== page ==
Are You Feeling Guilty?

Are You Feeling Guilty?

There are two kinds of guilt in the Bible. There is the feeling of guilt when our conscience condemns us—subjective guilt. There is also guilt for doing something objectively wrong. This guilt isn’t a feeling; it is a state of being that results from having sinned. It is the criminal that is pronounced guilty by the judge – objective guilt. The word “guilt” is found 79 times in the New King James Version. Seventy-eight times it refers to objective guilt. Once it refers to someone feeling guilty (Zechariah 11:5). The Bible uses the word “conscience” in association with the subjective feeling of guilt. The word “conscience” is found 30 times in the NKJV, and only in the New Testament. When our conscience accuses us (Romans 2:15), we feel guilty.

guilty brown

We can do something about guilt.

The work of Jesus eliminates guilt of both kinds. First, the offering of Jesus blood eliminates objective guilt for those who believe and obey the gospel. Jesus said, “For this is My blood of the new covenant, which is shed for many for the remission of sins” (Matthew 26:28). Peter said to the guilty in Acts 2:38, “Repent, and let every one of you be baptized in the name of Jesus Christ for the remission of sins; and you shall receive the gift of the Holy Spirit.” Second, our guilty conscience is also cleansed by Jesus. Hebrews 9:14 states, “how much more shall the blood of Christ, who through the eternal Spirit offered Himself without spot to God, cleanse your conscience from dead works to serve the living God?” This means that holding onto guilt is a choice we make for irrational reasons. Moreover, guilt prevents us from doing God’s work of evangelizing the lost. Let go of guilt, and get to work.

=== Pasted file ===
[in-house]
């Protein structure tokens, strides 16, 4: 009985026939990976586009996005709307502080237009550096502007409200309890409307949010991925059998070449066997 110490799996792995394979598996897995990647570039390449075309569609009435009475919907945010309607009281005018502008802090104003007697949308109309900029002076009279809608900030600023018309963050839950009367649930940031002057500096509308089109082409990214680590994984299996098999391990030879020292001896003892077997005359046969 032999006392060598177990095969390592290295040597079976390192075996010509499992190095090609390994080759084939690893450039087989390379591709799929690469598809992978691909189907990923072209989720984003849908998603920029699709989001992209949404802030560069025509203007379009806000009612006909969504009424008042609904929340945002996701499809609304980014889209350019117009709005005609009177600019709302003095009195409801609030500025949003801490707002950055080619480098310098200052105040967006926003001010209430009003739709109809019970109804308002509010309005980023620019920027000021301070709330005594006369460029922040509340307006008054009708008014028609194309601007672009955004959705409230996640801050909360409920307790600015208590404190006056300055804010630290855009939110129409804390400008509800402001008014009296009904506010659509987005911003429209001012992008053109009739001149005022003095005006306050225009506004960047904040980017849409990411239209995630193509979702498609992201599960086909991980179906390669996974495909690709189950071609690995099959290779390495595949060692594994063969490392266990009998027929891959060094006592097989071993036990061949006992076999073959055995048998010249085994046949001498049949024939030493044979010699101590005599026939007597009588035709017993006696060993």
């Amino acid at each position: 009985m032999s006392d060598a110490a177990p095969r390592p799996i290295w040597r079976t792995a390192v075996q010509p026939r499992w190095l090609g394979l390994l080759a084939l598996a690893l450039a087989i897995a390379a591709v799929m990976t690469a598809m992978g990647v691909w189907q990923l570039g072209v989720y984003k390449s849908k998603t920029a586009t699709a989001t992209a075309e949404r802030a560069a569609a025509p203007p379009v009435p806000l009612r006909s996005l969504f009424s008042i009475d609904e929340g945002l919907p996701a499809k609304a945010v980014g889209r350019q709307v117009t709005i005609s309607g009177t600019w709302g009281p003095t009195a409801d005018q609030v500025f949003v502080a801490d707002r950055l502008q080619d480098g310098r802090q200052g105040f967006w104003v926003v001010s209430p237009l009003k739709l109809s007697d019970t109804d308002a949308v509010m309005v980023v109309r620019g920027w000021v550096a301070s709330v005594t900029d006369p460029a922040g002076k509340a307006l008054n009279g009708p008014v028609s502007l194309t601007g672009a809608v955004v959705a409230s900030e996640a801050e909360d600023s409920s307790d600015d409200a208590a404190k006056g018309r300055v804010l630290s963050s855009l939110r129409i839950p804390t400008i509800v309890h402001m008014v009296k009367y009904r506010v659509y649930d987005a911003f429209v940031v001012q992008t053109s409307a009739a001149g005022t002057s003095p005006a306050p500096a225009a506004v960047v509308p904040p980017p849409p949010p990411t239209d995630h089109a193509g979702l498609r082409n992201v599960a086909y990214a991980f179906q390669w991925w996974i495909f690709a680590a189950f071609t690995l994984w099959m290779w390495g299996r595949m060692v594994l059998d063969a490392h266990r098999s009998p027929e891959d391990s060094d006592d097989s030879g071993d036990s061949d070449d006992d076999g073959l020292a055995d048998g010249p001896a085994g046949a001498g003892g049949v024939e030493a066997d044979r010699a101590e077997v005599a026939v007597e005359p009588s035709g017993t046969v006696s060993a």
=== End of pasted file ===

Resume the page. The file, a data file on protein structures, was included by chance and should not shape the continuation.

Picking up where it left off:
If we are feeling guilty about our past forgiven sins, then we are doing so for irrational reasons. Let’s think about some of those irrational reasons.

First, we may feel guilty due to self-blame. Some confuse blaming self with taking responsibility. Self-blame is really a mechanism to excuse oneself from responsibility. We tell ourselves, “I am guilty of [some wrong],” so I better not do [some right]. After all, I don’t want to be a hypocrite!” The truth is: you are a hypocrite for doing what is wrong. To stop being a hypocrite you need to do what is right. Guilt due to self-blame fails to act. Stop feeling guilty and get to work.

Second, we may feel guilty due to false standards. Those suffering from eating disorders often set up false standards of acceptance. They feel guilty when they eat because they tell themselves that eating will make them fat, and they will be rejected. False standards of acceptance are irrational, but it isn’t guilt that is the problem, but the false standard. Eliminate the false standard, and the guilt will disappear.

Third, we may feel guilty to control others. Some express feeling guilty to manipulate others to act like they want them to act. This brings false validation, and means that they don’t value themselves correctly. Such manipulation is sinful and irrational. The Christian’s validation and worth comes from Jesus.

The feeling of guilt is an emotion that we control. Others do not make us feel guilty; we make ourselves feel guilty. We must take ownership of our own behaviors, including our guilt, by handling them correctly through Jesus. Unbridled guilt robs us of peace, joy, love, and contentment. Trust Jesus, and let go of guilt.


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